Tips for Running with Plantar Fasciitis

There is no question that running is good for your health.  It keeps you fit and active and helps to keep your weight in moderation, which goes a long way toward preventing health complications.  However, people who run on a regular basis do sometimes develop plantar fasciitis, which is an inflammation of the plantar fascia ligament located on the underside of the foot.

Repetitive strain causes the ligament in the foot to develop tiny tears.  Normally these tears would heal on their own.  If the foot continues to be placed under stress, though, the ligament may not be able to heal those tears properly.  This inflammation is known as plantar fasciitis.  If you have plantar fasciitis, you may experience pain in the heels and the bottoms of the feet.

Most people who have plantar fasciitis find that the pain is worst when they first get up in the morning, and it gets a little better after they move around a bit.  Exercise or spending a lot of time on your feet can aggravate the pain, though.

If you have plantar fasciitis, you don’t have to stop running.  Use these tips for running with plantar fasciitis to help you stick to your routine without suffering.

  1. Cut back on your training schedule.  You may need to test yourself a bit to see what your body can handle; depending on your injury, a reduction of 25 – 75% of your typical mileage may be necessary.  If you cut back your mileage but continue to have pain, then this is a sign that your body needs to rest and heal.  Take a little time off and allow your body to heal.  When you are ready to start running again, start slowly and build from there.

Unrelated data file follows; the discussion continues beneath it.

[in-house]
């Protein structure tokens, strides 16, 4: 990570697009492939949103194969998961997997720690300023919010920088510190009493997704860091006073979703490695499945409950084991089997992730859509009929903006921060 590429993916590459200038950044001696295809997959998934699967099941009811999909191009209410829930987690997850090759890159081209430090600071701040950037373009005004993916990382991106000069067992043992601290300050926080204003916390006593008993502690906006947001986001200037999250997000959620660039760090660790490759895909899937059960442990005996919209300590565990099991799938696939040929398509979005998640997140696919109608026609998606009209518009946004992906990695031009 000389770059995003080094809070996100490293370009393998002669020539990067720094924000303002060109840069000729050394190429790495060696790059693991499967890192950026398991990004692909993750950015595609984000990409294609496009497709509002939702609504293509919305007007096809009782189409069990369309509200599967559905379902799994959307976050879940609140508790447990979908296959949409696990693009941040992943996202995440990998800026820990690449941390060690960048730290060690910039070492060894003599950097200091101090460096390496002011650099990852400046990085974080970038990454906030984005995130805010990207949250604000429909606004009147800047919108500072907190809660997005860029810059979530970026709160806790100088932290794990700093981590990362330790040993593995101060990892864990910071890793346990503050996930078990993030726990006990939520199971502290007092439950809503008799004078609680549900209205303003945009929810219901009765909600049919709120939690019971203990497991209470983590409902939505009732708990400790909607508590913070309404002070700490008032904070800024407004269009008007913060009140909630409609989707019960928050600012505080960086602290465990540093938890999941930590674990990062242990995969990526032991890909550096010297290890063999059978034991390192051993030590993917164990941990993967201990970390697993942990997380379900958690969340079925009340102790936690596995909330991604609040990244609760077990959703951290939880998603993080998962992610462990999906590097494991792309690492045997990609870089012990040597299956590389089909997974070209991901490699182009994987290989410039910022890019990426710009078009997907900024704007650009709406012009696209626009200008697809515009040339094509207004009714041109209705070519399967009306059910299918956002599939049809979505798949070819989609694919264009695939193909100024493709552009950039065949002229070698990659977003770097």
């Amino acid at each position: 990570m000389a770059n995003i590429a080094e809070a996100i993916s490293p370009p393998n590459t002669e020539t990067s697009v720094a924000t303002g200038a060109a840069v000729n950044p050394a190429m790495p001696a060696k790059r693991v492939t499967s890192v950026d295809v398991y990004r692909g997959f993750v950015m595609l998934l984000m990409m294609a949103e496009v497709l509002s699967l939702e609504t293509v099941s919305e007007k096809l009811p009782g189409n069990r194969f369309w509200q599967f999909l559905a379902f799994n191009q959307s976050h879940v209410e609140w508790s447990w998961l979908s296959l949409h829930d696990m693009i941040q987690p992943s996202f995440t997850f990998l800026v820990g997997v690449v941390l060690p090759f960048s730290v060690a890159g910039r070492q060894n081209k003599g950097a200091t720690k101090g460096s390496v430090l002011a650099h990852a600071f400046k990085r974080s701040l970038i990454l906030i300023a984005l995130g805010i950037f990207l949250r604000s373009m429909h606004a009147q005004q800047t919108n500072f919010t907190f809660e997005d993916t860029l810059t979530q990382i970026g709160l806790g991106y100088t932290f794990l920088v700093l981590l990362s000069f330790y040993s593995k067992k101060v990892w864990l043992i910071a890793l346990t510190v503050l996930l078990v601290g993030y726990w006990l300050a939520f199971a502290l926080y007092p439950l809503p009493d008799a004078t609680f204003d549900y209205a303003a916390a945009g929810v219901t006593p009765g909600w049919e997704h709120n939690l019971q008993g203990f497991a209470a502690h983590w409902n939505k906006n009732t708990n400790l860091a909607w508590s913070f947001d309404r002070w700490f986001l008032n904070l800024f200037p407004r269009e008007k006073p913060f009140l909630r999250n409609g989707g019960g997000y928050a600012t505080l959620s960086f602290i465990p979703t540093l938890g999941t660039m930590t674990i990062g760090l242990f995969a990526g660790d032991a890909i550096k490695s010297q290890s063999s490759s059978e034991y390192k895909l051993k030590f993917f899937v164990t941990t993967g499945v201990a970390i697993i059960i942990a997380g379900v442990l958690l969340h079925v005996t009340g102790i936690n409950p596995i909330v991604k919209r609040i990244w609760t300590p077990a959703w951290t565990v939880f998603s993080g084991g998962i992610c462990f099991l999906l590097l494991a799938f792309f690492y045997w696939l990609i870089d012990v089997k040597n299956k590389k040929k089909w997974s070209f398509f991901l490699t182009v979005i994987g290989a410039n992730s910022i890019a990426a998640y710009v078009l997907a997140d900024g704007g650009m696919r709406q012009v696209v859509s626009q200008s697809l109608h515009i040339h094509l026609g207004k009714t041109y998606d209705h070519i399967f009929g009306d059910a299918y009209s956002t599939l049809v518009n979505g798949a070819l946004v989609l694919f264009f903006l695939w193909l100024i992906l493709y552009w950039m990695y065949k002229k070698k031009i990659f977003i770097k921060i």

2. Always stretch before running.  This will help to strengthen the plantar fascia, relieve tension, and prevent further injury.  To begin stretching, stand facing a wall and place your hands against the wall.  Lean forward, keeping one leg straight and the other leg bent.  Remain in this position for 10 seconds, taking note of the stretching sensation in the heel of the straightened leg.  Next, take that straightened leg and bend it toward the side, so that there is pressure on the ankle.  Hold for 10 seconds, and repeat 5 – 10 times.  Next, sit down on a sturdy surface.  Place your feet flat on the floor.  Keep the toes on the floor, but lift the rest of the foot upward.  Hold for 10 seconds, and repeat 5 – 10 times.
  3. Before you go for a run, it might help to take an anti-inflammatory medication – see your doctor or pharmacist for advice. This will help to minimize any inflammation that occurs as a result of your run.  After running, apply ice to the bottom of the feet, which will also help to minimize inflammation.  If you have pain after running, you can repeat the dose of anti-inflammatory medication as instructed by your doctor/pharmacist.
  4. Give yourself a foot massage.  A cold water bottle is a great therapy tool for people with plantar fasciitis.  Just place the cold water bottle under your foot, and roll it back and forth.  The cold will help to relieve pain and inflammation, while the rolling motion relaxes the ligaments in the foot.  You could also use a tennis ball to massage your feet.

If you have plantar fasciitis, you don’t have to stop running.  You just need to approach it carefully.  Call to  Foot Solutions.  A new pair of shoes with proper support will make a world of difference.  Visit Foot Solutions today to see how we can help you keep running with plantar fasciitis.